C: All the time, yeah.
K: Now I think we’ll finish up talkin about what we are reading or listening to or watching this week, and I have a good one that really fits in with the topic at hand.
K: Ooh, go for it. Go for it.
C: So this week, I read Casey Wilson’s memoir—
K: (laughs) Yeah.
C: Or her essays, rather, The Wreckage of My Presence.
C: And if you have listened to this podcast, you know I adore Casey Wilson. I think she is just so funny and smart and sweet. She played Penny in Happy Endings; she does the Bitch Sesh podcast, so I’m a huge fan. So obviously I’m gonna get that book and read it!
C: And I did, and it made me laugh out loud. Several times, I was laughing out loud. It also made me cry.
C: There are … she really shares quite a bit. Some of it I … you know, she’s a sexually liberated woman—
C: —and really put it out there, which I respect too.
C: She—a lot of it, yeah, I know. Toshio’s like giving a little surprised face, and I agree. I was surprised!
K: I am surprised too!
C: There’s a lot about her mom, who died unexpectedly at fifty-four. I didn’t realize she was that young. So there’s a lot about grief and motherhood, both with her mom and herself as a mom. There’s some Hollywood gossip in there, which I love.
C: There … what else does she talk about? I mean it really … there’s a lot about her family, and also her dad, who is a character.
K: Yeah, she seems very close to him, which is like really fun. Yeah, when she talks about him. (laughs)
C: Yes. And I really recommend it. It’s called The Wreckage of My Presence. It’s a fun read. I was—I tried a couple other books before I got that, and just nothing—it was like Goldilocks.
C: Nothin was going right. And then I found it and it was just right. s\So highly recommend The Wreckage of My Presence by Casey Wilson, and I don’t wanna give anything away by saying too much, but there is kind of an evolution of her ideas and herself as a person while you’re reading the book, and I will say the final essay is really great and you learn why it is titled The Wreckage of My Presence.
C: And it was just very interesting to kinda see what all she’s talking about. But I mean, it really—there are some hilarious, hilarious things in that book and also stuff that genuinely made me cry about her family and … just highly recommend that. Casey Wilson.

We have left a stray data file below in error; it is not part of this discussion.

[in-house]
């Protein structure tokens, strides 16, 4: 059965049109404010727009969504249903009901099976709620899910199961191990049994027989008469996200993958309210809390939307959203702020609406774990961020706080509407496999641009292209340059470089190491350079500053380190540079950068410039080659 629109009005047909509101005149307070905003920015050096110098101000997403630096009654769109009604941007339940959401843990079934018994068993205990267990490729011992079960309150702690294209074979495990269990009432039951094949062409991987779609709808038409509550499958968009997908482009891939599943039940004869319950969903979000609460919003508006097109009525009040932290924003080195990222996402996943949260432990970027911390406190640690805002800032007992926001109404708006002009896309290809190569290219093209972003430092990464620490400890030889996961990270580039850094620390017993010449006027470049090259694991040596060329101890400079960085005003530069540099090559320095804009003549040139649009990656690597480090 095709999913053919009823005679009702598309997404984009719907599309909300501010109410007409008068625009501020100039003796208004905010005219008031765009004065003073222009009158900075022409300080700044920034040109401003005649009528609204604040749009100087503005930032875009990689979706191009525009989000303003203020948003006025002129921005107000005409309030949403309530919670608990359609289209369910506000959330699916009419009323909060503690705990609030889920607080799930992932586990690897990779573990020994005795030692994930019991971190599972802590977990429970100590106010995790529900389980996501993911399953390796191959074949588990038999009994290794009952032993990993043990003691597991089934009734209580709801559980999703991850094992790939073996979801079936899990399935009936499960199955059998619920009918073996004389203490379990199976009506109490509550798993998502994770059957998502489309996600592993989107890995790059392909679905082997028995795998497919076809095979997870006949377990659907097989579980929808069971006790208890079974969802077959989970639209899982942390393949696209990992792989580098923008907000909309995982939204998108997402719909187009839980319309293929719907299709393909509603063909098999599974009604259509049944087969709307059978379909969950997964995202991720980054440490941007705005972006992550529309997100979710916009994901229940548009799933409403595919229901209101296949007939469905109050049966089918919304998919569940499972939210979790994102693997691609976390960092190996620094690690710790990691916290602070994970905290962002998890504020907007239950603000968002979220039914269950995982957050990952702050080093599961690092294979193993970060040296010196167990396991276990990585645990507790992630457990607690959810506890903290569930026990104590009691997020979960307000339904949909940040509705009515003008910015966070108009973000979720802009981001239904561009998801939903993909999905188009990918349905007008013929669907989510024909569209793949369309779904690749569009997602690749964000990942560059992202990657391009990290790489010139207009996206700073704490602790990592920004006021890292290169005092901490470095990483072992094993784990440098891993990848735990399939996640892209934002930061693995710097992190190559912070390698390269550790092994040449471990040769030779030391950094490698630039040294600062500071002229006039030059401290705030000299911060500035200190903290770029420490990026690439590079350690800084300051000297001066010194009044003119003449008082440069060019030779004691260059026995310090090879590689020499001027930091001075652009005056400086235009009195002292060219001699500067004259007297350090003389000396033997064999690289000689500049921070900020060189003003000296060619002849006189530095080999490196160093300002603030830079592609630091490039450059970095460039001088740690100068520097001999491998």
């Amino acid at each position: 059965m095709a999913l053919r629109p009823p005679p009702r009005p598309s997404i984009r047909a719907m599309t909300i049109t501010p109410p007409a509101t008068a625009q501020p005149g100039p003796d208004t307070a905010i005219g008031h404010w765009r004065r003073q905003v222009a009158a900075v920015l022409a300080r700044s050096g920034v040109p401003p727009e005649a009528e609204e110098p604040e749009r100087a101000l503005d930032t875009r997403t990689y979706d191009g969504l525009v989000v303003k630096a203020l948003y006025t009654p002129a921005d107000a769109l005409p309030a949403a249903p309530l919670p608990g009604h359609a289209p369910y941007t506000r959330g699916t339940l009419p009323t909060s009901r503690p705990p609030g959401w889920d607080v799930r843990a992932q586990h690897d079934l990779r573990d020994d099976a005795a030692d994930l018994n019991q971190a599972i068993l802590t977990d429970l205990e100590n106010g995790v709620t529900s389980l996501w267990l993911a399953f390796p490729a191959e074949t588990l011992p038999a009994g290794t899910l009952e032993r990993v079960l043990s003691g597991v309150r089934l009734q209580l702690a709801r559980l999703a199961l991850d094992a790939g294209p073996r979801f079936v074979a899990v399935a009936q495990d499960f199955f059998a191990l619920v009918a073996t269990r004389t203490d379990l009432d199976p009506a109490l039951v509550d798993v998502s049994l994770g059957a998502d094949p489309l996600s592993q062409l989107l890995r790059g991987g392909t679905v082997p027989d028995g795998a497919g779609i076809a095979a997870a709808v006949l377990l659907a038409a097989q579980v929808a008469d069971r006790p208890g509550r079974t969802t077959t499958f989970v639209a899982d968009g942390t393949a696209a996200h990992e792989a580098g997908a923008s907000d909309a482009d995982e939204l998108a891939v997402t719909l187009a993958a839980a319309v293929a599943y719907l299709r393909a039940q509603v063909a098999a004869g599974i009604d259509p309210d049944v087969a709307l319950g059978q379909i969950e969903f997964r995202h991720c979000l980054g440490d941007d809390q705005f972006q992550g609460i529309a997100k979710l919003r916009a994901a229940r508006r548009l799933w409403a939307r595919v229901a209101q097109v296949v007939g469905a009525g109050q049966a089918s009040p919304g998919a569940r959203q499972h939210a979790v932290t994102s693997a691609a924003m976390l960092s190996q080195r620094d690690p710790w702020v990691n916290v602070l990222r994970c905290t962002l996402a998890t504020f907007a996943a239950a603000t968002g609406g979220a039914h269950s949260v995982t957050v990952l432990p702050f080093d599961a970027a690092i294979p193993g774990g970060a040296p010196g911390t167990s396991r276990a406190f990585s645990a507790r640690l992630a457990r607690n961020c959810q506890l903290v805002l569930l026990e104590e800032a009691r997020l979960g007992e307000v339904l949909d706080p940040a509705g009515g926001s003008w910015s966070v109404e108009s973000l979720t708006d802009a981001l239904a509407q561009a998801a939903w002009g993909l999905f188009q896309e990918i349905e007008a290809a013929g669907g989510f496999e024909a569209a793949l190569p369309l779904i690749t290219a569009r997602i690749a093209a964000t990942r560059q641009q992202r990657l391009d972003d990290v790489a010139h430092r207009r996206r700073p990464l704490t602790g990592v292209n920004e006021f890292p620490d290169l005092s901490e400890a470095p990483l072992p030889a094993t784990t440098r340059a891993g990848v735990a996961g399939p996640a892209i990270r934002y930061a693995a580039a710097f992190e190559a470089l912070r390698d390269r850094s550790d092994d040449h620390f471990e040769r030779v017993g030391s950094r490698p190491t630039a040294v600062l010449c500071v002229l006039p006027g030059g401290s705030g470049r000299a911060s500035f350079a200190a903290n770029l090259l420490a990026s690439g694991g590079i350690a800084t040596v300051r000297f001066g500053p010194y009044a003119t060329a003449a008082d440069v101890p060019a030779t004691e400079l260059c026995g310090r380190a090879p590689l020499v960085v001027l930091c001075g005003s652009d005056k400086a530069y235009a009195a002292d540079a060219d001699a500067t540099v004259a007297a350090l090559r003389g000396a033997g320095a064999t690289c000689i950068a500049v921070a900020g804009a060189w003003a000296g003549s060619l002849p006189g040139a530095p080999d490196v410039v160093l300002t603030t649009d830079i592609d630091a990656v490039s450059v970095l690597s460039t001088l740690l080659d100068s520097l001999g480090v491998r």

K: Awesome! Yeah, I’ve been—
C: What about you?
K: I’ve been seeing a lot of the chatter about that—the chatter about that on social media, about like … I think she did like a … maybe she did like an author Q & A, or some kinda zoom thing recently? I can’t—oh yeah, you invited me to it! (laughs)
C: Oh yeah! (laughs)
K: I was like, where did I hear that? Literally from Caitlin. Yeah, no that’s really awesome. She just seems like one of those people—again, I talked about Chrissy Teigen and how I’m like, “Some people just don’t seem relatable.” She seems extremely relatable, and like—
C: She’s very relatable. Very relatable.
K: —and like an actual real person. (laughs) Maybe that’s just cuz she’s not as super-wealthy, and was not like a Swimsuit Illust … you know, not a Sports Illustrated swimsuit model.
K: But yeah, that sounds awesome. I actually also read a book.
C: (gasps) Nice.
C: I know exactly what that book is, and … let me see if I’ve read that. If I didn’t read it, I know that I had contemplated reading it.
K: Mm-hmm. I bought it awhile ago on Kindle and … I do this with Kindle all the time, like I’ll see things on sale, and I’ll just go through and buy like three or four things—
K: —cuz they’re like less than three dollars, and I’m like, I’ll get to it eventually. And so I was kinda, same as you, trying to find something to read. So you did read it?